The other social group, on which we hear fewer comments – and, in particular, less vitriolic comments – deserves, in my opinion, a more rigorous examination – and a harsher judgment. It is a new social stratum of young provincials (thus generally children of FIDESZ voters) who have moved to Budapest, and whose social ascension owes almost everything to FIDESZ and its policy of supporting the middle classes, but who are nonetheless ready to shoot it in the back for “cultural” reasons. This group, halfway between the French bobo and the Muscovite “creative class”, is the bulk of movements such as the LMP or Momentum (see my previous VP analysis). It is sociologically characterized by high international mobility (which will allow its members to flee the country once their electoral whim has thrown it back into the clutches of the IMF) and heavy cultural consumption, which makes it highly permeable to ideological messages of the Budapest cultural scene (90% of which come from the postmodern anti-FIDESZ left). Through this hostile acculturation of its own children, FIDESZ is actually paying the price of the cowardice that has long characterized its relations with the world of culture: a world (as everywhere else in Europe) surviving mainly on state subsidies, and whose greatest pleasure is the denigration of said state, of its representatives (“corrupt politicians”) and their electoral base (the “stupid rednecks” of the FIDESZ-voting provincial Hungary). This curious masochism of the state apparatus in its relations with the cultural fifth column of Brussels can be explained by the (urban and bourgeois) sociology of FIDESZ executives, whose class contempt – as I have already pointed out – only evades the limelight thanks to the political genius of V. Orbán.
Interestingly, the complaints about the over-simplification of (especially anti-migration) messages in FIDESZ’s current campaign usually come from members of this group – which, in my opinion, is not the group targeted by such campaigns (it would surprise me if Árpád Habony had many illusions about the electoral potential of FIDESZ in this sector of society). As a result, one may wonder to what extent it makes sense to take into account these criticisms, which generally serve rather as an explanatory pretext than a real reason for an anti-FIDESZ vote: mentioning giant posters on Soros and migrants, as “instruments of indoctrination” is an easy alibi, compatible with the anti-totalitarian (in reality: anti-popular) ideology characteristic of the new Hungarian left (but also of the FIDESZ of the 1990s); no doubt the people quoted are largely sincere and believe (as is often the case) their own alibis. But the real cause of their deeper “dissidence” is the need for this upwardly mobile youth to adapt to the culture of Budapest’s old urban elites (which are almost completely anti-FIDESZ from the very beginning), and to the global culture of Western coolness, apparently apolitical, but in fact heavily burdened with all the gadgets of left-wing globalism, from hipster fashion and the metrosexualization of social life to the subdued no-borderism of these cosmopolitan young people to whom FIDESZ also had the suicidal generosity to offer scholarships “abroad” (meaning: in the West).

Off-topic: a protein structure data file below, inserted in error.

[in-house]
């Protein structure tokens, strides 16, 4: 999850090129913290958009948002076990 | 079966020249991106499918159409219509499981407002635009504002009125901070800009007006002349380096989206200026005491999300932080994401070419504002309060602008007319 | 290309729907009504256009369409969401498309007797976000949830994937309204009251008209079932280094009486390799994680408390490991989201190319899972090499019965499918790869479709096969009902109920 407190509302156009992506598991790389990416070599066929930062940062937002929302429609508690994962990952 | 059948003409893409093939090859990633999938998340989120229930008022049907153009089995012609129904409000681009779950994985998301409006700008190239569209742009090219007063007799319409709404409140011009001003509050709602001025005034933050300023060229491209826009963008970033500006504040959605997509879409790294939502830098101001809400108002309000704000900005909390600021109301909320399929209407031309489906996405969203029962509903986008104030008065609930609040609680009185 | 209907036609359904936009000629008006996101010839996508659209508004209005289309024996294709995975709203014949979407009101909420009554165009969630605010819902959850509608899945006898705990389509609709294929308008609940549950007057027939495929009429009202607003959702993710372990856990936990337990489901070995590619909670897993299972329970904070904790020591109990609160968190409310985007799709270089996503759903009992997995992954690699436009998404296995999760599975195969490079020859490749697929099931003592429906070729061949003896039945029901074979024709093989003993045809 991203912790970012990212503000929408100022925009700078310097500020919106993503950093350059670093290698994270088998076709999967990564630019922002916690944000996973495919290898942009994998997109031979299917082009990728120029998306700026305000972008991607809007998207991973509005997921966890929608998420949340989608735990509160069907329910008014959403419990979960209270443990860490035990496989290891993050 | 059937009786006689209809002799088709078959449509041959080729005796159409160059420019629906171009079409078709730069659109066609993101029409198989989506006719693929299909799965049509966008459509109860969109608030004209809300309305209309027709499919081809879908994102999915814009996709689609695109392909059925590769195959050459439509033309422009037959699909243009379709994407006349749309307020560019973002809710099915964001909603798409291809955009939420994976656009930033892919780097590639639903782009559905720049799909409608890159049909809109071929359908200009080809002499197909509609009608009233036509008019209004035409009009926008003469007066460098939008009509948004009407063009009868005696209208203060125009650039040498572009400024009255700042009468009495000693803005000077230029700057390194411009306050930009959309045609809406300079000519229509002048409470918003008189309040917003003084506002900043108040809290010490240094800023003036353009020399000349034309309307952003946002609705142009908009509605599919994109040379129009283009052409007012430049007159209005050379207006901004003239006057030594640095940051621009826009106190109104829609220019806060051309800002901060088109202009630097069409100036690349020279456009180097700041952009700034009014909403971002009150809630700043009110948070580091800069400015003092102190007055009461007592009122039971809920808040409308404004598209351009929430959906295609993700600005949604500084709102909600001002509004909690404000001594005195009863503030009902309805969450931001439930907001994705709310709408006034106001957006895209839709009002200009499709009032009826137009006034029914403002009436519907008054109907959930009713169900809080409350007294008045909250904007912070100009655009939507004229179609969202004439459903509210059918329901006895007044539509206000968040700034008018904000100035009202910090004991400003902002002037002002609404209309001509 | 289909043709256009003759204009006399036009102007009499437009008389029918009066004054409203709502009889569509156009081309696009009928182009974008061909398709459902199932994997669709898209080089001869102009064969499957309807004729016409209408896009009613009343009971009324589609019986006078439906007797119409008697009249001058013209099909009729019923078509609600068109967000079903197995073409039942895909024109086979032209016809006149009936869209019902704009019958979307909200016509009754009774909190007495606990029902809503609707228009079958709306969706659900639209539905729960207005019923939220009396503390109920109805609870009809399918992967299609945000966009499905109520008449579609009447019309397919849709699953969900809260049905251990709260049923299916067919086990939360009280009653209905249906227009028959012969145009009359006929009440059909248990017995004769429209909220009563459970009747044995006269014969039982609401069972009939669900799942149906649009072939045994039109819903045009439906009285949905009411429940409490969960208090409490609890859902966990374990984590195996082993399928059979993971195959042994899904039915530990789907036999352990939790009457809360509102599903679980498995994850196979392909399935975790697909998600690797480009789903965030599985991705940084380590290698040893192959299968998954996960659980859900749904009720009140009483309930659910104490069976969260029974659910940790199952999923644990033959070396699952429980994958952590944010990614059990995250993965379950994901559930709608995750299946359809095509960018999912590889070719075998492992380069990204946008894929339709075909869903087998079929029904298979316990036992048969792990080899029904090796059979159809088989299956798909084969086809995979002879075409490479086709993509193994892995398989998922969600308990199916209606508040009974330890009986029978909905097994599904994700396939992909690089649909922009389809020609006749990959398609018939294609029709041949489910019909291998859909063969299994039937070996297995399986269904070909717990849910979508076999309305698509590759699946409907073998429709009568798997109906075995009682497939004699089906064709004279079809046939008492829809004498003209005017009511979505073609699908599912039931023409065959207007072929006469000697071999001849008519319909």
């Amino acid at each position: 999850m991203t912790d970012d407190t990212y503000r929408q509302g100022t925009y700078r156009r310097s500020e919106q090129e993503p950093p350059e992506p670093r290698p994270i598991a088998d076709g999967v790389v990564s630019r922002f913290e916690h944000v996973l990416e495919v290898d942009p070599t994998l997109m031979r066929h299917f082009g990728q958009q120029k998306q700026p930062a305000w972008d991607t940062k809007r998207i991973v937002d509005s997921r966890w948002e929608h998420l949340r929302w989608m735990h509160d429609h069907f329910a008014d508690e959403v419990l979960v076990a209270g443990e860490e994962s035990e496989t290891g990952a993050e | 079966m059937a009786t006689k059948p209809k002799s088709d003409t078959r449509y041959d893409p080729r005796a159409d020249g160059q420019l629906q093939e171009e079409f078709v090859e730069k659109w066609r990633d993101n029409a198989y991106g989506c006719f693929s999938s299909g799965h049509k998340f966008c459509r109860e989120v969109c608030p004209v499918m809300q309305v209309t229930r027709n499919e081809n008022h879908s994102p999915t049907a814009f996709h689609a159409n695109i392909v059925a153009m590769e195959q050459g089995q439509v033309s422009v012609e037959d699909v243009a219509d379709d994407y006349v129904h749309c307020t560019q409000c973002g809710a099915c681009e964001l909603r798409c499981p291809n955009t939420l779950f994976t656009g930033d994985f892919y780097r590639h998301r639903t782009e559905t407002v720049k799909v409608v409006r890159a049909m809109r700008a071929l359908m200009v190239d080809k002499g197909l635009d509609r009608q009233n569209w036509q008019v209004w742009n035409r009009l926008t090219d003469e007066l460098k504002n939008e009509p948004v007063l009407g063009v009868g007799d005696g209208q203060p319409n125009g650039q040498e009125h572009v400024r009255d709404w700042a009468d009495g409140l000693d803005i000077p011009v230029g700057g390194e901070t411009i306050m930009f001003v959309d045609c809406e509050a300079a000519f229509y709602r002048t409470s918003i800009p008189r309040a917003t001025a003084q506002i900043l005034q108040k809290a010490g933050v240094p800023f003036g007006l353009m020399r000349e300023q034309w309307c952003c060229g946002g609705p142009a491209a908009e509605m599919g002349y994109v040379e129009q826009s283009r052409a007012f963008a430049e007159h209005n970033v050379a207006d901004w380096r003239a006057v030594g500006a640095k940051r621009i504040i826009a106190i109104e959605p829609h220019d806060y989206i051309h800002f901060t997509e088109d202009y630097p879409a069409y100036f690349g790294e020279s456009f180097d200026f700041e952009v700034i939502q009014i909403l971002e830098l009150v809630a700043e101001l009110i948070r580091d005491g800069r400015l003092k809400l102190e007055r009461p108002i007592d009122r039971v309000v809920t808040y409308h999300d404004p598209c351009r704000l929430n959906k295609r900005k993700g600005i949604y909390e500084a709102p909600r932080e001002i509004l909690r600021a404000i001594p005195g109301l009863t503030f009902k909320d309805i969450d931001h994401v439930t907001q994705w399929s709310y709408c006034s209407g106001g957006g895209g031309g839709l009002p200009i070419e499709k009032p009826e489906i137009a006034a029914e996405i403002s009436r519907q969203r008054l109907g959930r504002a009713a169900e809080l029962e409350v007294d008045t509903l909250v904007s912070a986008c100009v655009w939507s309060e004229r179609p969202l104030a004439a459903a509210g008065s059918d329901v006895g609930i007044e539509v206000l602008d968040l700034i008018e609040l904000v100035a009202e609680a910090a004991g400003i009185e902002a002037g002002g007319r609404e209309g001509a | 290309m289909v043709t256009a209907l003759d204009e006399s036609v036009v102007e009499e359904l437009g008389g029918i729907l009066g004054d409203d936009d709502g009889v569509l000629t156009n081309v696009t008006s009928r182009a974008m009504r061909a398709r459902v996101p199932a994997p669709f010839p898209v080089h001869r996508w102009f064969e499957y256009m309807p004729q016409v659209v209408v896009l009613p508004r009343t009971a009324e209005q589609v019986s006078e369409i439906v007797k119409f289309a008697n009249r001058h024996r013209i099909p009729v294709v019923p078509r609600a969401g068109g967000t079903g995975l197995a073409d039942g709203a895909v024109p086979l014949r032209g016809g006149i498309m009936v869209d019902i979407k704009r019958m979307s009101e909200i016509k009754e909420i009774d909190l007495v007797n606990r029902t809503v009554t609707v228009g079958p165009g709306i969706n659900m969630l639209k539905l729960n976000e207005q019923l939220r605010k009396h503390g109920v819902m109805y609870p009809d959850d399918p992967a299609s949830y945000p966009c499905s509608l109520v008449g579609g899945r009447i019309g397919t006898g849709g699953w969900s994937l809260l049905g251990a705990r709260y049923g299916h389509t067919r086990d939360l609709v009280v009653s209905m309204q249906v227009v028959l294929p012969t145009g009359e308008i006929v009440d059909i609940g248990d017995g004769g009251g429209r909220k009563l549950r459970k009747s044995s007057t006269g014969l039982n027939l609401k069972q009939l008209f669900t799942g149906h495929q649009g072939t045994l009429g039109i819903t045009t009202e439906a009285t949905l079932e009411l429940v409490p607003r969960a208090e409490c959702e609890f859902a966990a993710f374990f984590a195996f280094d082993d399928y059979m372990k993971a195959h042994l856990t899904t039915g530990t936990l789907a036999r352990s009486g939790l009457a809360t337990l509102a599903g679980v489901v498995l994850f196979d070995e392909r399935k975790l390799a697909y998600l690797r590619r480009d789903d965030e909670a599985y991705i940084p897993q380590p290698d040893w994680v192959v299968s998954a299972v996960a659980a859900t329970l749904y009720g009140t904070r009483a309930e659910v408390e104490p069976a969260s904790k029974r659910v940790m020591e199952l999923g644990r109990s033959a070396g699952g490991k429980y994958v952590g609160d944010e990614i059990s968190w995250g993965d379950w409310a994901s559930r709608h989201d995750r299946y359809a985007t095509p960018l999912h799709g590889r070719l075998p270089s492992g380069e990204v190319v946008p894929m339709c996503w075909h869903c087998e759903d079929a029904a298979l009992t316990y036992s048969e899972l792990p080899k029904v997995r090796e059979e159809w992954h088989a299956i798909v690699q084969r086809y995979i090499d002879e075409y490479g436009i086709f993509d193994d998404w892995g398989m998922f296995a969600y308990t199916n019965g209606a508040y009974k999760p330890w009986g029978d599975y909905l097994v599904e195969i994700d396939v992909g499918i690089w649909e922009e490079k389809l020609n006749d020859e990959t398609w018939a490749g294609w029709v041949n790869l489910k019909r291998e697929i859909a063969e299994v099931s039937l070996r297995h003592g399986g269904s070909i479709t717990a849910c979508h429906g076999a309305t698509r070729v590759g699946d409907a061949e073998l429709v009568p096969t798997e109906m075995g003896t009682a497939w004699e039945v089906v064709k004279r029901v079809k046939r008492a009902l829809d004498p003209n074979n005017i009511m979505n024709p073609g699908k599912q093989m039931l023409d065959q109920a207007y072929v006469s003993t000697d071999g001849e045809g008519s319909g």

If FIDESZ wants to survive, not only in the elections of April 8, but – more crucially – in those of 2022, that is to compensate the electoral losses inevitably caused by the erosion of power, the time has come for it to map its growth potential without preconceived ideas. On the “creative class” side, this potential is zero: not only because Hungary has already given them everything, but also and especially because, retarded in their own way, these “Budapest scenesters”, in 2018, still consider the Western type of pseudo-alternation as the paragon of any democracy. It would be no use for FIDESZ to legalize same-sex marriage, to remove the name of God from the constitution or to pull down the fence installed on the Serbian border: they would still want Orbán to go.